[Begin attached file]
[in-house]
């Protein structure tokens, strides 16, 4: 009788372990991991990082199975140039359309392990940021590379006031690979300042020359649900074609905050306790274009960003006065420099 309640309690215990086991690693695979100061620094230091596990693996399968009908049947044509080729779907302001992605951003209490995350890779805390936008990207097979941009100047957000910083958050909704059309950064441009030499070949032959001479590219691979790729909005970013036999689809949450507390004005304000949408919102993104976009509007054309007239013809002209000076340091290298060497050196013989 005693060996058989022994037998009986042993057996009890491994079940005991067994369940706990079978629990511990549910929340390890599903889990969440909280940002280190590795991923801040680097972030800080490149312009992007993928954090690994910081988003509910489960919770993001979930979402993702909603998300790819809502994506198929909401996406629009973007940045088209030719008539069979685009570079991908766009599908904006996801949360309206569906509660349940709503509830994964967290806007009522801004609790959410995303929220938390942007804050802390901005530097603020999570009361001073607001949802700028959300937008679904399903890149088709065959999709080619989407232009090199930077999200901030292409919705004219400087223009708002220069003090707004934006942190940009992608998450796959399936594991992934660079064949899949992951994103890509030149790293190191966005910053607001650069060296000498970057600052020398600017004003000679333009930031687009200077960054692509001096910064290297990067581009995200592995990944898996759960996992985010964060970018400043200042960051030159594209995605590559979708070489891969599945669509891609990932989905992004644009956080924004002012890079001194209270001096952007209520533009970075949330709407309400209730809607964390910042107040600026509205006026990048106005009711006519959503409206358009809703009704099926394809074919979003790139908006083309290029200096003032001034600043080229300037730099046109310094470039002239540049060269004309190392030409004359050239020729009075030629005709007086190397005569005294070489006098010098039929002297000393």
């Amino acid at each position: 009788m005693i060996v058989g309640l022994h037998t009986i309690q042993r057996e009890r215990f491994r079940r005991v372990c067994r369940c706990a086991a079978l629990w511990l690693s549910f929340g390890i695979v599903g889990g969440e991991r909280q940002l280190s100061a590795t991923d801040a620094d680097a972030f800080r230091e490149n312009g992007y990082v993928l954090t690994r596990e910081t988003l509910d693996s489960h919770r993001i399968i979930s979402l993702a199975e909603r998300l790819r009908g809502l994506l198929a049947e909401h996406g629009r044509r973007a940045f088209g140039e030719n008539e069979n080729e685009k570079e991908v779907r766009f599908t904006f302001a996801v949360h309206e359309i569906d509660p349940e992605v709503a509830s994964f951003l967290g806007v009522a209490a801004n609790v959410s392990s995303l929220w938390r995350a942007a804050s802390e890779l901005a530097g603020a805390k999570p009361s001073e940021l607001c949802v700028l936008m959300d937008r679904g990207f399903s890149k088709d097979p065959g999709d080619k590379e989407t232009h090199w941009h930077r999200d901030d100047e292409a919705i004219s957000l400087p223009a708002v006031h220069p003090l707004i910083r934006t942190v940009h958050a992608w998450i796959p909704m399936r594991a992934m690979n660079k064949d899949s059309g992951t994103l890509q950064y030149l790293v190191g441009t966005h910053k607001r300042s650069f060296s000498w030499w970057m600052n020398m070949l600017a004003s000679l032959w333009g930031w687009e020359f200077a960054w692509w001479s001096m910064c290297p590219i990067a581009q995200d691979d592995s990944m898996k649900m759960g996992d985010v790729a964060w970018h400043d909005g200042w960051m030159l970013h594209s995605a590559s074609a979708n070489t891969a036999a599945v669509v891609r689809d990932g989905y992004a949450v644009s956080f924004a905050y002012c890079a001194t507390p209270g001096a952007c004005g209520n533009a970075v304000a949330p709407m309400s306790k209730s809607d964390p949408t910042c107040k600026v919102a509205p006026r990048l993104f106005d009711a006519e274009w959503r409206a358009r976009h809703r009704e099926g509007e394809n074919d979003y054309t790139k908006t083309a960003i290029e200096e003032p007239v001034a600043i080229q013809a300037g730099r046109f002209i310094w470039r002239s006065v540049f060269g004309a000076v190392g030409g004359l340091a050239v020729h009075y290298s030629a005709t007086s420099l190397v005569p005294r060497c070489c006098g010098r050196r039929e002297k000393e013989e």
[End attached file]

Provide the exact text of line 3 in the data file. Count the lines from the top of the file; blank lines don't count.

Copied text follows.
């Amino acid at each position: 009788m005693i060996v058989g309640l022994h037998t009986i309690q042993r057996e009890r215990f491994r079940r005991v372990c067994r369940c706990a086991a079978l629990w511990l690693s549910f929340g390890i695979v599903g889990g969440e991991r909280q940002l280190s100061a590795t991923d801040a620094d680097a972030f800080r230091e490149n312009g992007y990082v993928l954090t690994r596990e910081t988003l509910d693996s489960h919770r993001i399968i979930s979402l993702a199975e909603r998300l790819r009908g809502l994506l198929a049947e909401h996406g629009r044509r973007a940045f088209g140039e030719n008539e069979n080729e685009k570079e991908v779907r766009f599908t904006f302001a996801v949360h309206e359309i569906d509660p349940e992605v709503a509830s994964f951003l967290g806007v009522a209490a801004n609790v959410s392990s995303l929220w938390r995350a942007a804050s802390e890779l901005a530097g603020a805390k999570p009361s001073e940021l607001c949802v700028l936008m959300d937008r679904g990207f399903s890149k088709d097979p065959g999709d080619k590379e989407t232009h090199w941009h930077r999200d901030d100047e292409a919705i004219s957000l400087p223009a708002v006031h220069p003090l707004i910083r934006t942190v940009h958050a992608w998450i796959p909704m399936r594991a992934m690979n660079k064949d899949s059309g992951t994103l890509q950064y030149l790293v190191g441009t966005h910053k607001r300042s650069f060296s000498w030499w970057m600052n020398m070949l600017a004003s000679l032959w333009g930031w687009e020359f200077a960054w692509w001479s001096m910064c290297p590219i990067a581009q995200d691979d592995s990944m898996k649900m759960g996992d985010v790729a964060w970018h400043d909005g200042w960051m030159l970013h594209s995605a590559s074609a979708n070489t891969a036999a599945v669509v891609r689809d990932g989905y992004a949450v644009s956080f924004a905050y002012c890079a001194t507390p209270g001096a952007c004005g209520n533009a970075v304000a949330p709407m309400s306790k209730s809607d964390p949408t910042c107040k600026v919102a509205p006026r990048l993104f106005d009711a006519e274009w959503r409206a358009r976009h809703r009704e099926g509007e394809n074919d979003y054309t790139k908006t083309a960003i290029e200096e003032p007239v001034a600043i080229q013809a300037g730099r046109f002209i310094w470039r002239s006065v540049f060269g004309a000076v190392g030409g004359l340091a050239v020729h009075y290298s030629a005709t007086s420099l190397v005569p005294r060497c070489c006098g010098r050196r039929e002297k000393e013989e």